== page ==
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CanadaInternationalNewsTrucking

Celadon doubles down on Hyndman liquidation as Canadian court fight looms

Sale of Winnipeg terminal for C$4.25 million to commercial real estate firm appears set to be tied up in Canadian courts, where U.S. trucking giant’s failure to initiate timely bankruptcy proceedings north of the border may come back to haunt it and its creditors.

Celadon Group plans to sell Hyndman Transport’s Winnipeg terminal for C$4.25 million to a commercial real estate firm, but the deal likely faces resistance from a Canadian court over the company’s failure to initiate timely bankruptcy proceedings in Canada. 

The deal emerged in public filings in Celadon’s U.S. Chapter 11 bankruptcy proceedings late Thursday. The presiding U.S. federal judge approved Celadon’s request to sell the Winnipeg facility through an expedited process to Winnipeg-based Capital Commercial Real Estate Services. 

But Celadon’s prospects of a quick sale of the terminal as well as Hyndman’s Ayr, Ontario, headquarters appear increasingly dim. An Ontario Superior Court judge on Wednesday moved to bar the sale of any of Hyndman’s assets without his approval – a fact absent from the latest U.S. filings.

Justice Glenn Hainey’s decision – a preliminary instruction called an endorsement – came in response to a petition by a lawyer representing former employees and contractors of Hyndman Transport who are seeking more than C$2 million in unpaid compensation.

Hainey expressed his preference for Celadon to ask to have its U.S. Chapter 11 case recognized in Canada, a common practice in cross-border bankruptcies, and said he stood prepared to place Hyndman Transport into receivership to oversee the liquidation of its assets.  

Hainey also noted that he stood ready to impose the receiver in the event Celadon does not petition for the recognition. 

Under Canadian bankruptcy law, employees receive preferential standing as creditors for a limited portion of any unpaid compensation such as vacation pay and severance. It marks a key difference from the United States.

Any forthcoming Canadian proceedings, along with a court-appointed receiver, will likely slow down any asset sales in the interest in ensuring funds can be dispersed in accordance with Canadian laws.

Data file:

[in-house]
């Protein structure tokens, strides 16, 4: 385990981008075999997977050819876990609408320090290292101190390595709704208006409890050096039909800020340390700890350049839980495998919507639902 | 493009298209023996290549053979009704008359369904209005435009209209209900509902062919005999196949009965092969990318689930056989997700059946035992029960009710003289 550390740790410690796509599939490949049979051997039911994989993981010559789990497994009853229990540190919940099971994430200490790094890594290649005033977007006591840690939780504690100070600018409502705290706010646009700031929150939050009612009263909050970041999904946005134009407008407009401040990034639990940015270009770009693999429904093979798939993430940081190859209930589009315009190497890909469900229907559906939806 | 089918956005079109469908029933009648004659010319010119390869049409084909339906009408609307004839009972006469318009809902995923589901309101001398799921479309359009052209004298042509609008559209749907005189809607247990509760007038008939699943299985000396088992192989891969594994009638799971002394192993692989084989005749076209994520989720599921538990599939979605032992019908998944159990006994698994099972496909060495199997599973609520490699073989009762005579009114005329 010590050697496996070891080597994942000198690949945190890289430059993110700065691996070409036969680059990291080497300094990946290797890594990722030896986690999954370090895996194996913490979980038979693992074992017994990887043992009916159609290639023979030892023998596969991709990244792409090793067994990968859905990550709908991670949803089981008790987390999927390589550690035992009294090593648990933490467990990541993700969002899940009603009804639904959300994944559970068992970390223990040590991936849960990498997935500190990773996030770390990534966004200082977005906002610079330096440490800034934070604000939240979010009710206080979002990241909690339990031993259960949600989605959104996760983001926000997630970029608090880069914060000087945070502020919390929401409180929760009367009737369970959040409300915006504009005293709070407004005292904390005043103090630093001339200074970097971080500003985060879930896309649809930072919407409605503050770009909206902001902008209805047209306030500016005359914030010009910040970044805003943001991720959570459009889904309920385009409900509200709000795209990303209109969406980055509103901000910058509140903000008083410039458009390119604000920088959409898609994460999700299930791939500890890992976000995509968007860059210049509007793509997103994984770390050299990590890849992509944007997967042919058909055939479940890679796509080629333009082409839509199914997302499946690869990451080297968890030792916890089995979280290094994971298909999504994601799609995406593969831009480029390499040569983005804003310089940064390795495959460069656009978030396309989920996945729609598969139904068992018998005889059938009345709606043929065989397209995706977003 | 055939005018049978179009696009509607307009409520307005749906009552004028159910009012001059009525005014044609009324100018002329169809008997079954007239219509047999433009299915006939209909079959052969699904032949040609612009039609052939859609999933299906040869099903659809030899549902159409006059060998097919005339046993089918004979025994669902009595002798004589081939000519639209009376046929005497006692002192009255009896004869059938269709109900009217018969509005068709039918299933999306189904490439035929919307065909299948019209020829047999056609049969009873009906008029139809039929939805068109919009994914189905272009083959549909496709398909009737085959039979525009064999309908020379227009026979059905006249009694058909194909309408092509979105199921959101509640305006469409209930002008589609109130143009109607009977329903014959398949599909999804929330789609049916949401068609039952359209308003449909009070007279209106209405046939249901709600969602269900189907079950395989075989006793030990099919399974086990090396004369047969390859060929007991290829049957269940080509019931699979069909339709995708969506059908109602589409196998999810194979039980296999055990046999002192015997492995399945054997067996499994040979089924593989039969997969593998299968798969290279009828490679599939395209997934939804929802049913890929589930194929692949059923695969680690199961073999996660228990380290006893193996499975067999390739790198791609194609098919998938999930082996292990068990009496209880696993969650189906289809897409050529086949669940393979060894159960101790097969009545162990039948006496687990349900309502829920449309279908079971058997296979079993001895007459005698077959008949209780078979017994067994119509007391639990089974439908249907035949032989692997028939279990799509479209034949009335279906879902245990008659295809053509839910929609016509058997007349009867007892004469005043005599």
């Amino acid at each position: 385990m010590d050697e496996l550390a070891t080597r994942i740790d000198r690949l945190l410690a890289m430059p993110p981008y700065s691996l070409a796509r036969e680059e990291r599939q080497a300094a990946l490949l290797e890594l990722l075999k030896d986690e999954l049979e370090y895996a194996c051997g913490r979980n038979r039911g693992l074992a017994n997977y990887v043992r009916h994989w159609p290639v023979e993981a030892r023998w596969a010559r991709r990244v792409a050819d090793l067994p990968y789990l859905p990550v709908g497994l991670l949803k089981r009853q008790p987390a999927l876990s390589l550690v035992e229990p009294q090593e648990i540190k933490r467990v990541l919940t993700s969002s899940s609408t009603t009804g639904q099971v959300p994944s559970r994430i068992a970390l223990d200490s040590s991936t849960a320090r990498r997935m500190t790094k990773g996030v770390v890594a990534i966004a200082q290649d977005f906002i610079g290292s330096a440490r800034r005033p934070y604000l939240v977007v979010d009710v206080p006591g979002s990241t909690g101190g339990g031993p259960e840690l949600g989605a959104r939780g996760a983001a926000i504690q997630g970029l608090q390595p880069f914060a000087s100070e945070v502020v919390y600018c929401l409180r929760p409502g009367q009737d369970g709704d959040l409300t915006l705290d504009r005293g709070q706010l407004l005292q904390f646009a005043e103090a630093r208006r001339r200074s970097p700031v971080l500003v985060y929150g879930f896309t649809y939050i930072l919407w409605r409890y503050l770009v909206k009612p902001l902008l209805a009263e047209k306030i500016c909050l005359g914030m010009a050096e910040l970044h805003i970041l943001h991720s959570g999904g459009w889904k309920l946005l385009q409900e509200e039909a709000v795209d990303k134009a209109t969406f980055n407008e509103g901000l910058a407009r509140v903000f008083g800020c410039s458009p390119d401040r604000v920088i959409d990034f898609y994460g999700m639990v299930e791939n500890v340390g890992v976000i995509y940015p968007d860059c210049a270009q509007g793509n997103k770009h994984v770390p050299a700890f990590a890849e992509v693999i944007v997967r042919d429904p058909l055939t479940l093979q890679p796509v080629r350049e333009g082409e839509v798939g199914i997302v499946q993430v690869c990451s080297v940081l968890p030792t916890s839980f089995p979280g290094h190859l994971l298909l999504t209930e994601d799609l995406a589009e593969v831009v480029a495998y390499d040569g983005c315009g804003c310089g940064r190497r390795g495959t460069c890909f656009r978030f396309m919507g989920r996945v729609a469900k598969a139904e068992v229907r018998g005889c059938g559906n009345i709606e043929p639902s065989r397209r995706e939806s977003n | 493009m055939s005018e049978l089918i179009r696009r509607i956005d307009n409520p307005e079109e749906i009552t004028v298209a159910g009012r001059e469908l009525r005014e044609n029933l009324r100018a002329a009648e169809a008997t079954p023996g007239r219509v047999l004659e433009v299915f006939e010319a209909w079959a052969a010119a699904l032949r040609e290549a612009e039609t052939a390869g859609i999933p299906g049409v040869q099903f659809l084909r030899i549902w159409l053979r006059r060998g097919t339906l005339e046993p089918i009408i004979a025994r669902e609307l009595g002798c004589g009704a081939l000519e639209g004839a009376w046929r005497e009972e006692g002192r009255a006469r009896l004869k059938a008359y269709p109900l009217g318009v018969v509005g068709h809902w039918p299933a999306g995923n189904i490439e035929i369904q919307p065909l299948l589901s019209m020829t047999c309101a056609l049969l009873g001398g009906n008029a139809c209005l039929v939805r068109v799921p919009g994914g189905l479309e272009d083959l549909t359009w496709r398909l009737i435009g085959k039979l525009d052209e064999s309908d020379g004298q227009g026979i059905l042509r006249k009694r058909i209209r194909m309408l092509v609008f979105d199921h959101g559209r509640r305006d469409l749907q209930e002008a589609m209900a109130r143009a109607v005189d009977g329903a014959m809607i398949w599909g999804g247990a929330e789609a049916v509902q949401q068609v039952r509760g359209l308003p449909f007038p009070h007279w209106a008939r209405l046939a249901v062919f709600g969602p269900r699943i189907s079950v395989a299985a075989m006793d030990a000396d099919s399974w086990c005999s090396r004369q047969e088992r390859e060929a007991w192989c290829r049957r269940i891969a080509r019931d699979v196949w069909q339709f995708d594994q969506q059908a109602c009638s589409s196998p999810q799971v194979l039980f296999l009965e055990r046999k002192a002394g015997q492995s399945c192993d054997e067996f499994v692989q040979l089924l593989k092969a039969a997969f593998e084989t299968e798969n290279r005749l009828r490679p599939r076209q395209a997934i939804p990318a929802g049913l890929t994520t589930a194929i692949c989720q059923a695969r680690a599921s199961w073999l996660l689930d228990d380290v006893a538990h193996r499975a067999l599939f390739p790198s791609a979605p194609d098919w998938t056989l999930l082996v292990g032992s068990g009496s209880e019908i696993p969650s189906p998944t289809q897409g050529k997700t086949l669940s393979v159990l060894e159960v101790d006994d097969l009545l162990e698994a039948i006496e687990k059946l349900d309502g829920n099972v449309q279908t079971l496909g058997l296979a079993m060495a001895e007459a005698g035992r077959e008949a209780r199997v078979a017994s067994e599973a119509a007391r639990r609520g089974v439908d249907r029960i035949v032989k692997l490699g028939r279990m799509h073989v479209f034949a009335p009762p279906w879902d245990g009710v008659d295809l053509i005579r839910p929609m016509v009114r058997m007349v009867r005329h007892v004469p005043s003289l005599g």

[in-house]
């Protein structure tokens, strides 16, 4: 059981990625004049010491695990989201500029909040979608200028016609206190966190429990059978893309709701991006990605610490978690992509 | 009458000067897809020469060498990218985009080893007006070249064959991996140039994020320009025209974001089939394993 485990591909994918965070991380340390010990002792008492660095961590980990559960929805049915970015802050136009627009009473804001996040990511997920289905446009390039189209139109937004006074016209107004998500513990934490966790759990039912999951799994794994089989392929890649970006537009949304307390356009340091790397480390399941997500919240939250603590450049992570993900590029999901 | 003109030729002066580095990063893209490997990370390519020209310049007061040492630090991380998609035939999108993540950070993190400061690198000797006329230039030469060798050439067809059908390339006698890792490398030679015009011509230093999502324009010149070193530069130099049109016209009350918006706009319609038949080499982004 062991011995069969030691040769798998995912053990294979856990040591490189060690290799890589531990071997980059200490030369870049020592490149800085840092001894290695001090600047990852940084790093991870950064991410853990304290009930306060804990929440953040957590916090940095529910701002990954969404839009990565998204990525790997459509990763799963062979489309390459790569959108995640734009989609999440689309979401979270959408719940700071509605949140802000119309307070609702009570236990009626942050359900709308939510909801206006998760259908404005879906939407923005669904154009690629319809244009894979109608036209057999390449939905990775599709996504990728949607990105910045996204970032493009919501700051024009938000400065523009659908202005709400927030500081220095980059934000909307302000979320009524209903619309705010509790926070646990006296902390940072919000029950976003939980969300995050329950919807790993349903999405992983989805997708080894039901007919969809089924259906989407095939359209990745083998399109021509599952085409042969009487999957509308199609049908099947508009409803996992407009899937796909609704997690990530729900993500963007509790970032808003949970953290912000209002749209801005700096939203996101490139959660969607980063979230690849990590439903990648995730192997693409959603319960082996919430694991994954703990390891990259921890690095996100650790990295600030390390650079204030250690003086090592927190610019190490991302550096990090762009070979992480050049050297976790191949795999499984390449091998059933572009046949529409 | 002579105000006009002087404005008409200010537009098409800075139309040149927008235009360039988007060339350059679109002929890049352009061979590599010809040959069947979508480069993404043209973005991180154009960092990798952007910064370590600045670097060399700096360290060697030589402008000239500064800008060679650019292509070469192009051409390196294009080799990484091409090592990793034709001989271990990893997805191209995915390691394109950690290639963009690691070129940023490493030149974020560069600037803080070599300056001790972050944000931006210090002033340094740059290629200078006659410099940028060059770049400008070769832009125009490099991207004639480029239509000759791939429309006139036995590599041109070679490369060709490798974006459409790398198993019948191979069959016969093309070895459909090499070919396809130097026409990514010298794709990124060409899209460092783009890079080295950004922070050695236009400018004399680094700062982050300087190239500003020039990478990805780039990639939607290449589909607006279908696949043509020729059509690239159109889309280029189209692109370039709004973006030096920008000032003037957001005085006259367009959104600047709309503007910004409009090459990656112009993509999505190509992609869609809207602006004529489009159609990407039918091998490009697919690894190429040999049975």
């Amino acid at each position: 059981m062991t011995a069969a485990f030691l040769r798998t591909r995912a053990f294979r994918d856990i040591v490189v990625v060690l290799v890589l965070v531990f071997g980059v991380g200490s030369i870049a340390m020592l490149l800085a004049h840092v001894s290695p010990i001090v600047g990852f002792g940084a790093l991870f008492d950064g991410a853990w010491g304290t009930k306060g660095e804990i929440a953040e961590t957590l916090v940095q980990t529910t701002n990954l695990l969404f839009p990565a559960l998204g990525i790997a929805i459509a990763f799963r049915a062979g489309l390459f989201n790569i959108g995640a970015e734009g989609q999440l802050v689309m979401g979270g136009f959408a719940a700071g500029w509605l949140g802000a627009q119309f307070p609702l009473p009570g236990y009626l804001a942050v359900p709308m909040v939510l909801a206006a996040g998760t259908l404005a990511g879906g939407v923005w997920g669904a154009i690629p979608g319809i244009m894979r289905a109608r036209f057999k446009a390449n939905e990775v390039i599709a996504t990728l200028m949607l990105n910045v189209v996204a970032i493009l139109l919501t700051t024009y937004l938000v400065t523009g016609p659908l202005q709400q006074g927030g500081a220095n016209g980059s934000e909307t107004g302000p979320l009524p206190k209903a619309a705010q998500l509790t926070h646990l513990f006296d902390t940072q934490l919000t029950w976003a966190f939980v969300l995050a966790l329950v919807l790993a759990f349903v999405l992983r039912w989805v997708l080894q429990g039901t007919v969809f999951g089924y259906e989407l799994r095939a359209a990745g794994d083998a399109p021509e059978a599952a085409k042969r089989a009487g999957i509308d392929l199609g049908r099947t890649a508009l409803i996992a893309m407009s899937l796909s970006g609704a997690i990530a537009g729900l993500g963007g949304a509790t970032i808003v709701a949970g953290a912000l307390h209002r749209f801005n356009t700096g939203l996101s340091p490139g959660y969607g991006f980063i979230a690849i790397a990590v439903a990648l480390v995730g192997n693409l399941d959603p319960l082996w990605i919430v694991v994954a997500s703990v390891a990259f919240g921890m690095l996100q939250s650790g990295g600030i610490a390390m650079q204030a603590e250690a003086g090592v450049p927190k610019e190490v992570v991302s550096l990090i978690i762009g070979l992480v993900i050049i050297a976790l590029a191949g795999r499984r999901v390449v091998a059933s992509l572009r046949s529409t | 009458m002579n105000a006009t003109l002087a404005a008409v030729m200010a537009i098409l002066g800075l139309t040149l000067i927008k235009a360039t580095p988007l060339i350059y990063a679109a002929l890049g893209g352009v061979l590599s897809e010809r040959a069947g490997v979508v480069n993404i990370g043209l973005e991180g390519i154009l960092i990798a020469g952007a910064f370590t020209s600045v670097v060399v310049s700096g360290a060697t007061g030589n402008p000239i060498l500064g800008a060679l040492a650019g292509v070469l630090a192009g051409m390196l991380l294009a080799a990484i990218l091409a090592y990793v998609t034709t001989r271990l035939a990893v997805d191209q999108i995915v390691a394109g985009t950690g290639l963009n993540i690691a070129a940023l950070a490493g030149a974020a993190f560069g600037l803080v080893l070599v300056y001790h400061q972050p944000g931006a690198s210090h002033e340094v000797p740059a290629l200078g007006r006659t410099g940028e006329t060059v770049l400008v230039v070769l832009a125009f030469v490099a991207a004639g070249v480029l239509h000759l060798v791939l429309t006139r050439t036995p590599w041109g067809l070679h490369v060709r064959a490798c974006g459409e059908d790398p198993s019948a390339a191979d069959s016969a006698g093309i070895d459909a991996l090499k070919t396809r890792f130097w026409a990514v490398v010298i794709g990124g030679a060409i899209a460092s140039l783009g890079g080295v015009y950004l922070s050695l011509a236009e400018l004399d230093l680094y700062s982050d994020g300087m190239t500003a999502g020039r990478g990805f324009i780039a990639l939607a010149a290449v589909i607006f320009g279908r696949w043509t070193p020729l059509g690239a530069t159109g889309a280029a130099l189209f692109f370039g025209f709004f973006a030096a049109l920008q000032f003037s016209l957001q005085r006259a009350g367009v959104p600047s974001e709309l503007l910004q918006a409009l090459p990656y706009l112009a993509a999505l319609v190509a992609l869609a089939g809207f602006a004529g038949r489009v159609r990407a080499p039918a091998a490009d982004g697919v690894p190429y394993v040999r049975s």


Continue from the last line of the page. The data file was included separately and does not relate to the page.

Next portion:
While developments are good news for former Hyndman employees, they will undoubtedly create delays for U.S. creditors hoping for a speedy payout from any Canadian assets.  

Hyndman Transport shut down on Dec. 9 after Celadon filed for Chapter 11 bankruptcy in the United States. 

While Hyndman and Celadon’s Canadian holding company are part of those proceedings, Celadon kept its entities solvent in Canada – an unusual move for cross-border bankruptcies. 

A federal labor investigation into the dismissals of an estimated 400 Hyndman personnel, most of them drivers, is ongoing. 

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Nate Tabak, Border & North America Correspondent

Nate Tabak is a Toronto-based journalist who covers Canada for FreightWaves. He spent seven years as an investigative reporter, producer and editor based in Kosovo. He previously worked at newspapers in the San Francisco Bay Area, including the San Jose Mercury News. He graduated from UC Berkeley. Contact Nate at ntabak@freightwaves.com.

2 Comments

  1. This article is somewhat factual and mostly non factual…fact is an investment company is trying to.purchase the building. Fact: they are dealing only with United States lawyers. Fact Justice Hainey: has stated he is willing to.issue an insolvency order from the bench. This order will FREEZE any Canadian asset: furthermore Justice Hainey can and probably will appoint the Canadian trustee. This appointment will NOT be legally bound to deal with the American trustee…furthermore any asset sale on Canadian soil will be under Canadian jurisdiction this will ensure employees with proof of employement are paid first…with any Canadian governmental identity second the appointed trustee third…now owner operators…could be another issue…however I (keyword I) believe Justice Hainey will issue an order at the quest of the trustee to.pay these innocent victims.

  2. Sell the Canadian company to US Express Canada will be pissed. With everyone seeing US Express everywhere. I seen swift trailers at that Ford plant between buffalo and Toronto .

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